Tuesday, June 24, 2014

Who Will Save Murtala Nyako?

The genesis of the impeachment process against Governor Murtala Nyako is traceable to many factors, but two are most important: first, Nyako’s failure to honour his own side of his ‘deals’ with the State House of Assembly after they approved many requests from the executive, most notably, the controversial 10 billion naira bond. Secondly, Nyako’s happy-go-lucky action of denying many of the legislators the opportunity to control their constituencies during the formation of the All Progressives Congress (APC) in Adamawa State. After all, Nyako’s opponents have always labelled him someone who relishes the politics of acquiring all for himself to the detriment of an all-inclusive politics. 

Before the current crisis, Gov. Nyako had the support of more than eighty percent of the State House of Assembly. For instance, when Nyako defected to the APC, and his adversaries took over the PDP in the state, only six members from Lamurde, Ganye, Guyuk, Numan, Nassarawo/Binyeri and Gombi constituencies openly attended PDP meetings. The rest of the members sat on the fence. 

Now, hurt by Nyako’s ‘betrayal’, the House members are willingly and freely offering a priceless service to the PDP and presidency. The PDP and the presidency will certainly enjoy what is happening, and no one can blame them, because Nyako is the architect of his predicament. 

From all indications, House members are determined to push the impeachment through- despite Nyako smartly evading the notice, forcing the house to place it in print and electronic media. 

Who will save Governor Murtala Nyako? The Adamawa masses could have been Nyako’s saviour, because Nyako had once enjoyed an unprecedented support from them. But he has lost their sympathy because of his failure to correct his political blunders- open cronyism, non-representative government and poor resource distribution. And majorly, gross government disservice the state is witnessing in all sectors.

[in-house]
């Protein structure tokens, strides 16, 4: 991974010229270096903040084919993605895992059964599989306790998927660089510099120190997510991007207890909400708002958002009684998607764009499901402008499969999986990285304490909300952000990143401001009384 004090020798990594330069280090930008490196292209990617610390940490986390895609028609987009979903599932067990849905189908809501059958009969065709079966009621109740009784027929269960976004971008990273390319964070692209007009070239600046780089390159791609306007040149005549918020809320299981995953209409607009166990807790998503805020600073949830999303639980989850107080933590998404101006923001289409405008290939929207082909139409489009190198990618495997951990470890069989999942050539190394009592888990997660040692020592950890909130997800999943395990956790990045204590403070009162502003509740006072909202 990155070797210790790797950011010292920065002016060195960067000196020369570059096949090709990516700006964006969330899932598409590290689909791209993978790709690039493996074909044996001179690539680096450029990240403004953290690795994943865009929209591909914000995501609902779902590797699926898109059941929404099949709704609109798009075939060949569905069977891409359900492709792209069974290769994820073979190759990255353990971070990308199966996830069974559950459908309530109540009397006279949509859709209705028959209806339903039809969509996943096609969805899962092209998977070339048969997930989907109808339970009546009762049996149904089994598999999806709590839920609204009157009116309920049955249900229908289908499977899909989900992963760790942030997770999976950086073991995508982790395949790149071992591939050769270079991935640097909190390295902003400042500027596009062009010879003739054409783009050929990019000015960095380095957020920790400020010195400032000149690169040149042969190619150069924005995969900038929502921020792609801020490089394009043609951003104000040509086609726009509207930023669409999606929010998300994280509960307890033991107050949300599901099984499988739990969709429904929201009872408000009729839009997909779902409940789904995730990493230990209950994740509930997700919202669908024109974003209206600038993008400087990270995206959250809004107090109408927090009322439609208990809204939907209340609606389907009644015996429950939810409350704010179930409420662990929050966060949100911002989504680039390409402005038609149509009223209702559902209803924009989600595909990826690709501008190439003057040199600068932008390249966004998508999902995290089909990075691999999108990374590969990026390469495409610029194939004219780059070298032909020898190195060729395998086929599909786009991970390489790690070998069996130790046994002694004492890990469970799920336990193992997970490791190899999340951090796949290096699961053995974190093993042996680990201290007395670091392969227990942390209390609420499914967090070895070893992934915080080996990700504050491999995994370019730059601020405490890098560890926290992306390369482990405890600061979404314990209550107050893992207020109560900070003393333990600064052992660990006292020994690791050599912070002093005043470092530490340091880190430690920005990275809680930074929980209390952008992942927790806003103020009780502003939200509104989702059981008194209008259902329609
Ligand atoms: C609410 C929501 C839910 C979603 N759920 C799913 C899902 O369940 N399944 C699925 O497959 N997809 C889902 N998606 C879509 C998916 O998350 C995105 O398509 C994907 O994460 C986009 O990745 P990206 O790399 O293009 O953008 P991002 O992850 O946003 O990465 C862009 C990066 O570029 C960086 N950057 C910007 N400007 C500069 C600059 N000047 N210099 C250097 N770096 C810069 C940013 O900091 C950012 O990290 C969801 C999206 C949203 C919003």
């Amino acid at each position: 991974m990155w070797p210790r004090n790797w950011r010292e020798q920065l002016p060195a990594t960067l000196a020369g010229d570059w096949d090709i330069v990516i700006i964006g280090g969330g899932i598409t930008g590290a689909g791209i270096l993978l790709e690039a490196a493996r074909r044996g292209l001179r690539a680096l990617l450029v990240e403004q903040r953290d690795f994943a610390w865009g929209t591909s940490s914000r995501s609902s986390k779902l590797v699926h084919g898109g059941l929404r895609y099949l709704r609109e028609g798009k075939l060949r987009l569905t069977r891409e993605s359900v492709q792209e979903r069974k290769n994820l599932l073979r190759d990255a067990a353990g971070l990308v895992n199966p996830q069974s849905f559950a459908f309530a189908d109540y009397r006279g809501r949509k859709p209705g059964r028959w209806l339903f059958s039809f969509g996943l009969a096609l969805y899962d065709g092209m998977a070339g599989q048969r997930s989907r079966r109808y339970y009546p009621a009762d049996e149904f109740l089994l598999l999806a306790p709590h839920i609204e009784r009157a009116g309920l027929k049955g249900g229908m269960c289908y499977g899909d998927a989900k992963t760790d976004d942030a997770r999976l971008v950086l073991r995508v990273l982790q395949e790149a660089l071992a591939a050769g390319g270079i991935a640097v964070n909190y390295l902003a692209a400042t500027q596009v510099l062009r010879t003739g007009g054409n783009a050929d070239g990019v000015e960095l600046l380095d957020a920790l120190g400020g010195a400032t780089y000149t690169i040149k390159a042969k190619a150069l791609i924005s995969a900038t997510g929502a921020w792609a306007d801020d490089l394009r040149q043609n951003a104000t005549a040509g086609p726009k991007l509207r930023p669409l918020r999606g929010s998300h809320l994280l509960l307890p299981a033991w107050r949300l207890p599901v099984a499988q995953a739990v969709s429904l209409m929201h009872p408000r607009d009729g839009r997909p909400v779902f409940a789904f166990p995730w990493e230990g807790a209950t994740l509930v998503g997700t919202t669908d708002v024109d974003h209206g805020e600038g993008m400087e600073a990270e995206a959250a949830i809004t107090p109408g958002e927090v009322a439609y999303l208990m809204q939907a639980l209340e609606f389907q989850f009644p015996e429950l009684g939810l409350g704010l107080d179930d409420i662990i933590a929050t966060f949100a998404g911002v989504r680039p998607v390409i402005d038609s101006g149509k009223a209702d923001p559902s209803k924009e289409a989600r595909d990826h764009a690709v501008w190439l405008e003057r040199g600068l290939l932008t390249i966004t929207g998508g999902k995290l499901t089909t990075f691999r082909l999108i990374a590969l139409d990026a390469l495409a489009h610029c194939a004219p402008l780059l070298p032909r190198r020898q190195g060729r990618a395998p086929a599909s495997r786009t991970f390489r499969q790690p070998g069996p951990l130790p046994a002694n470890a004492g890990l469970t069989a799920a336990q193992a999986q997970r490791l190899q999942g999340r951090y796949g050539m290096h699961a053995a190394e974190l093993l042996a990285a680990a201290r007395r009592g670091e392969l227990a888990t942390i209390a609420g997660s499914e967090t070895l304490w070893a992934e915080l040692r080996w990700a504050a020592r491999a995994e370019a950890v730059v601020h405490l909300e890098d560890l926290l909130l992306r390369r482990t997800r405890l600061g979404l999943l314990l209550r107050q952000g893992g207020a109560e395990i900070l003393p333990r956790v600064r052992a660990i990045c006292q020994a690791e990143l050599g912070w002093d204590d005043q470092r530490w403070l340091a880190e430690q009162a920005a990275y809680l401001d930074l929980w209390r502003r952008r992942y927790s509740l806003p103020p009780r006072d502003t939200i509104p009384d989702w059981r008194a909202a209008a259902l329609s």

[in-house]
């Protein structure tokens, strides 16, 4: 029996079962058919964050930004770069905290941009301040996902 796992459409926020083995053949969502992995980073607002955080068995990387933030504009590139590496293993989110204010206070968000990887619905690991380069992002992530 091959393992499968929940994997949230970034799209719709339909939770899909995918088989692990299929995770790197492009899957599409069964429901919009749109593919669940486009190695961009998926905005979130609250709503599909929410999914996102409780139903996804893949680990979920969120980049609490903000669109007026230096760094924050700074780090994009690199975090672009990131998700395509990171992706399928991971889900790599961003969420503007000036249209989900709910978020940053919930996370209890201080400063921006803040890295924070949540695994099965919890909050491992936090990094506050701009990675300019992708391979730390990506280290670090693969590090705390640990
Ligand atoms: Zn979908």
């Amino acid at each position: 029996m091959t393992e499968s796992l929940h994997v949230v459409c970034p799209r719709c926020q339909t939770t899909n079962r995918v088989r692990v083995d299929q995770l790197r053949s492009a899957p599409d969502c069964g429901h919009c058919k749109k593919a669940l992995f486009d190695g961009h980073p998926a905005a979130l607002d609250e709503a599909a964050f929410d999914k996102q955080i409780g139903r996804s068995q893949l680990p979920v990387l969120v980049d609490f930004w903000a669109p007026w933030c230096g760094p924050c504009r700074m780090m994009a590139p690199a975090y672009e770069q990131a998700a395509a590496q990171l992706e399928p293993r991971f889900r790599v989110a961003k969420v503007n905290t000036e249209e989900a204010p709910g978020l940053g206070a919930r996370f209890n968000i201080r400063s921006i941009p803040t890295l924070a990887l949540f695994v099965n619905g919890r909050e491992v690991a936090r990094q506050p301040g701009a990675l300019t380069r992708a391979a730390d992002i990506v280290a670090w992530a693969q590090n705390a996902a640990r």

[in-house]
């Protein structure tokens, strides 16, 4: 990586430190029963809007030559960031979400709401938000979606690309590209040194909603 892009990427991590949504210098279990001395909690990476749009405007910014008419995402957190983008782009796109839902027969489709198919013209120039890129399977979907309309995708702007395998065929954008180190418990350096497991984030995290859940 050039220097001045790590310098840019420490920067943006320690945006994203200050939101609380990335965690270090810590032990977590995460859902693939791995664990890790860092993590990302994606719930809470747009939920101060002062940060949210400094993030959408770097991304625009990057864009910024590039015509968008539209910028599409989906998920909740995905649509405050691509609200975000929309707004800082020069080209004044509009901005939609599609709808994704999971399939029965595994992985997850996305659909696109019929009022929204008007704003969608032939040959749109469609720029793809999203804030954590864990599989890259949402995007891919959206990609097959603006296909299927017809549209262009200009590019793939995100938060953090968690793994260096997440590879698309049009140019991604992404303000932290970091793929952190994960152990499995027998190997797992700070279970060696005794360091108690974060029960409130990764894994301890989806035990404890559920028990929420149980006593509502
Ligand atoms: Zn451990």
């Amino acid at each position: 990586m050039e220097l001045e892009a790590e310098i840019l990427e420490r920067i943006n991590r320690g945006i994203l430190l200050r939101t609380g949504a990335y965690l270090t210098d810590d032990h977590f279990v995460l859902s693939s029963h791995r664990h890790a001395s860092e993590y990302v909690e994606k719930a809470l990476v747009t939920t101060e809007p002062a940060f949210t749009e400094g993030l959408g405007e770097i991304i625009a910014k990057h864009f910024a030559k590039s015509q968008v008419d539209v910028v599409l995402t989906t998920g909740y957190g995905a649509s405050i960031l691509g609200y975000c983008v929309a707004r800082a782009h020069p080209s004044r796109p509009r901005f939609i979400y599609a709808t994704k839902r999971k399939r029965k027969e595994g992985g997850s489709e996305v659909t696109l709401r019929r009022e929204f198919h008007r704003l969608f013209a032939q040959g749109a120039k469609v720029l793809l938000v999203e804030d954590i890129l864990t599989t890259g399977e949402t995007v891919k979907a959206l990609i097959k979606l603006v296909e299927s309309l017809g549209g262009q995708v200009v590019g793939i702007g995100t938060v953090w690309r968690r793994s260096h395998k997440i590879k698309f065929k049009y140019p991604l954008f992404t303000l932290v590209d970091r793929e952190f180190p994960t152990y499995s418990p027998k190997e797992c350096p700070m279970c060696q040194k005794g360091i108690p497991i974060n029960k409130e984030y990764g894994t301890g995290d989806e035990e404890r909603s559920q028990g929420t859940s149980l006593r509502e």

Another group that can save Gov. Nyako is the traditional class. The first impeachment attempt was doused by the late Lamido Aliyu Mustafa. There are rumors that the governor has made reasonable inroad in using the traditional class to persuade the members to drop the impeachment proceedings. If Nyako succeeds in getting the tradition class to plead with the members on his behalf, it would work. Out of the 25 members of the House of Assembly, 5 have not signed the impeachment notice. So, if Nyako is able to persuade, for instance, the Ganye chiefdom to talk to the five house members of chamber tribe extraction from Toungo, Ganye, Jada/Mbulo, Nassarawo/Binyeri and Leko/Koma constituencies, the impeachment process will suffer a setback at the second stage- the two-third majority will not be met. The two-third majority in the Adamawa state House of Assembly is sixteen members. 

Nonetheless, if eventually Nyako finds his way out; will he be able to respond to the 20 allegations of financial misconduct against him? This is anybody’s guess. 

On another hand, deputy governor Bala Ngilari is an unlucky man- he is an aspirant for the governorship position. Some political factors will work against him in this politics of impeachment. All his opponents will oppose handing the governorship position to him on a platter of gold. He is said to be at loggerheads with Ahmadu Umaru Fintiri, the Speaker of the House and also the complex Adamawa politics, where tongue, faith and geography play important role in Ngilaris’ dilemma. 

Whichever way the impeachment process goes, Nyako will still come out with many bruises. 

Zayyad I. Muhammad, writes from Jimeta, Adamawa State, zaymohd@yahoo.com, 08036070980.

Wednesday, June 18, 2014

Nyako ‘Dodges’ Impeachment Notice